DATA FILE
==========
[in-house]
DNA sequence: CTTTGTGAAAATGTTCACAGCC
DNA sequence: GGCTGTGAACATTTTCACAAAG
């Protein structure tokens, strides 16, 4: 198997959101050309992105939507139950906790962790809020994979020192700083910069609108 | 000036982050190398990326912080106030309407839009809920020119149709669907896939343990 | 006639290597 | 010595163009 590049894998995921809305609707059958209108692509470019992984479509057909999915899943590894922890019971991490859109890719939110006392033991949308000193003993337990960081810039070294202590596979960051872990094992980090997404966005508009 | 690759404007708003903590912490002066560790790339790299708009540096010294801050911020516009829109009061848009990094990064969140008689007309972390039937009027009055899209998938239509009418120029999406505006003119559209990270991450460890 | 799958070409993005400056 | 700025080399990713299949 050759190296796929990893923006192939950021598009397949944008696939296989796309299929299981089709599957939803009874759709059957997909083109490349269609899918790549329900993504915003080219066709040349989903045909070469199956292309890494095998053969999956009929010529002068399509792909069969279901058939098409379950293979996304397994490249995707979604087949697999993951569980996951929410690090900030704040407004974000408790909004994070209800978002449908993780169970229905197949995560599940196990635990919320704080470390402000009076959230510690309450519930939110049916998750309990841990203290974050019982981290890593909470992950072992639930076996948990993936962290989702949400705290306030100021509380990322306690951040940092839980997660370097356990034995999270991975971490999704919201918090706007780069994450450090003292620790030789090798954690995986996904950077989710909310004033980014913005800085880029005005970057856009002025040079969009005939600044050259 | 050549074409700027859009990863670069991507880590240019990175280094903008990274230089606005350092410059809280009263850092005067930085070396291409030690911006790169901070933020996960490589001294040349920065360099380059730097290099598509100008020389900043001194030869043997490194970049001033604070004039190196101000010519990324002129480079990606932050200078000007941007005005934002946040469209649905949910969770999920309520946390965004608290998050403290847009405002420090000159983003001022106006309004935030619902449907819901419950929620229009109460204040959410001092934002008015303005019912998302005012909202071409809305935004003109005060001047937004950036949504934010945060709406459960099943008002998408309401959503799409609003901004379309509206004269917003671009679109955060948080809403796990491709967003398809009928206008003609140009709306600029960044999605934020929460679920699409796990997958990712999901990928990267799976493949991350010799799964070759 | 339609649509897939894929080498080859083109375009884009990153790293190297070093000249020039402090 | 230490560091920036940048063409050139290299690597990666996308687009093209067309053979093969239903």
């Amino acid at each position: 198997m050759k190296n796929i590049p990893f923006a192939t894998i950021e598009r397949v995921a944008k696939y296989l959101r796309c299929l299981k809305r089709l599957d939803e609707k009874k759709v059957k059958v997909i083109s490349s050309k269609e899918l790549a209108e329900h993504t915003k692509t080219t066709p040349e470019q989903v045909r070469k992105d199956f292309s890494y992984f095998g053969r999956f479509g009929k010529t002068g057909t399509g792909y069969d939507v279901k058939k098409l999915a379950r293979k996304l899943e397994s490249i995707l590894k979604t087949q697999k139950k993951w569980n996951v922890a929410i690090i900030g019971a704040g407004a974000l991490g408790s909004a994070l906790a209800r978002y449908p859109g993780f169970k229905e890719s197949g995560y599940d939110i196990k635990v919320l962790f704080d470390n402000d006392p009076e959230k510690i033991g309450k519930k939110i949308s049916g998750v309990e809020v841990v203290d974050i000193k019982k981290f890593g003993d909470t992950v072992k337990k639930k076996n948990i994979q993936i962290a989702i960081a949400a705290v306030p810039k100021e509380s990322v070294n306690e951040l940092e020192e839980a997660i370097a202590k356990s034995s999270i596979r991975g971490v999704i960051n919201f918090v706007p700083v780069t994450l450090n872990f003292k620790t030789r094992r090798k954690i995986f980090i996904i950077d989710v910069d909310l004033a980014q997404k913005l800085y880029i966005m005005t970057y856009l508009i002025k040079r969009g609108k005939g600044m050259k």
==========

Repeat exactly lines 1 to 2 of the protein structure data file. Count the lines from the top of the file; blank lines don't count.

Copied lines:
[in-house]
DNA sequence: CTTTGTGAAAATGTTCACAGCC